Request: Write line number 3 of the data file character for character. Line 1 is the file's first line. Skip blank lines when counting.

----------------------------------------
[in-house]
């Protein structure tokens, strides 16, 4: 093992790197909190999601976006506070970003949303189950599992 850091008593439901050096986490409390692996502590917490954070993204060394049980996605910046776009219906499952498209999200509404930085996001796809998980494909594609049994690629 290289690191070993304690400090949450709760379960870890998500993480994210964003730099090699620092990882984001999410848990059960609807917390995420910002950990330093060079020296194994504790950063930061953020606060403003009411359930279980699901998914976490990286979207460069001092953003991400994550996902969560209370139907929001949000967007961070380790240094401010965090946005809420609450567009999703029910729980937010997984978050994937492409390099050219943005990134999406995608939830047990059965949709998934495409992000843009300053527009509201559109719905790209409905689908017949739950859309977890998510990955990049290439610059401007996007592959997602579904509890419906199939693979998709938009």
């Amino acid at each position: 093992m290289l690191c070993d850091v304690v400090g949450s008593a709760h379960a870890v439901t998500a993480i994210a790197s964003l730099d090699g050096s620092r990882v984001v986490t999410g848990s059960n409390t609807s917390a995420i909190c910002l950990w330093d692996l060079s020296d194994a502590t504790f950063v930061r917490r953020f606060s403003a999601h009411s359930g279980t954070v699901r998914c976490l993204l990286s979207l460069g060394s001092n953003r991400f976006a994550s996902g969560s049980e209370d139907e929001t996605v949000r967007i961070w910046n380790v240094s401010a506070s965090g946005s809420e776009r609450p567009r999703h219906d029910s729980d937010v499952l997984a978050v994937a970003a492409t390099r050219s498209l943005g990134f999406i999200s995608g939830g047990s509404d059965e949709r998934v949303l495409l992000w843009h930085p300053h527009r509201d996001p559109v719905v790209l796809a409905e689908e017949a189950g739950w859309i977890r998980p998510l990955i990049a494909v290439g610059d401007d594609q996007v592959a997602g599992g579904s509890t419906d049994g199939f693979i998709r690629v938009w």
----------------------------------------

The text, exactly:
């Amino acid at each position: 093992m290289l690191c070993d850091v304690v400090g949450s008593a709760h379960a870890v439901t998500a993480i994210a790197s964003l730099d090699g050096s620092r990882v984001v986490t999410g848990s059960n409390t609807s917390a995420i909190c910002l950990w330093d692996l060079s020296d194994a502590t504790f950063v930061r917490r953020f606060s403003a999601h009411s359930g279980t954070v699901r998914c976490l993204l990286s979207l460069g060394s001092n953003r991400f976006a994550s996902g969560s049980e209370d139907e929001t996605v949000r967007i961070w910046n380790v240094s401010a506070s965090g946005s809420e776009r609450p567009r999703h219906d029910s729980d937010v499952l997984a978050v994937a970003a492409t390099r050219s498209l943005g990134f999406i999200s995608g939830g047990s509404d059965e949709r998934v949303l495409l992000w843009h930085p300053h527009r509201d996001p559109v719905v790209l796809a409905e689908e017949a189950g739950w859309i977890r998980p998510l990955i990049a494909v290439g610059d401007d594609q996007v592959a997602g599992g579904s509890t419906d049994g199939f693979i998709r690629v938009w």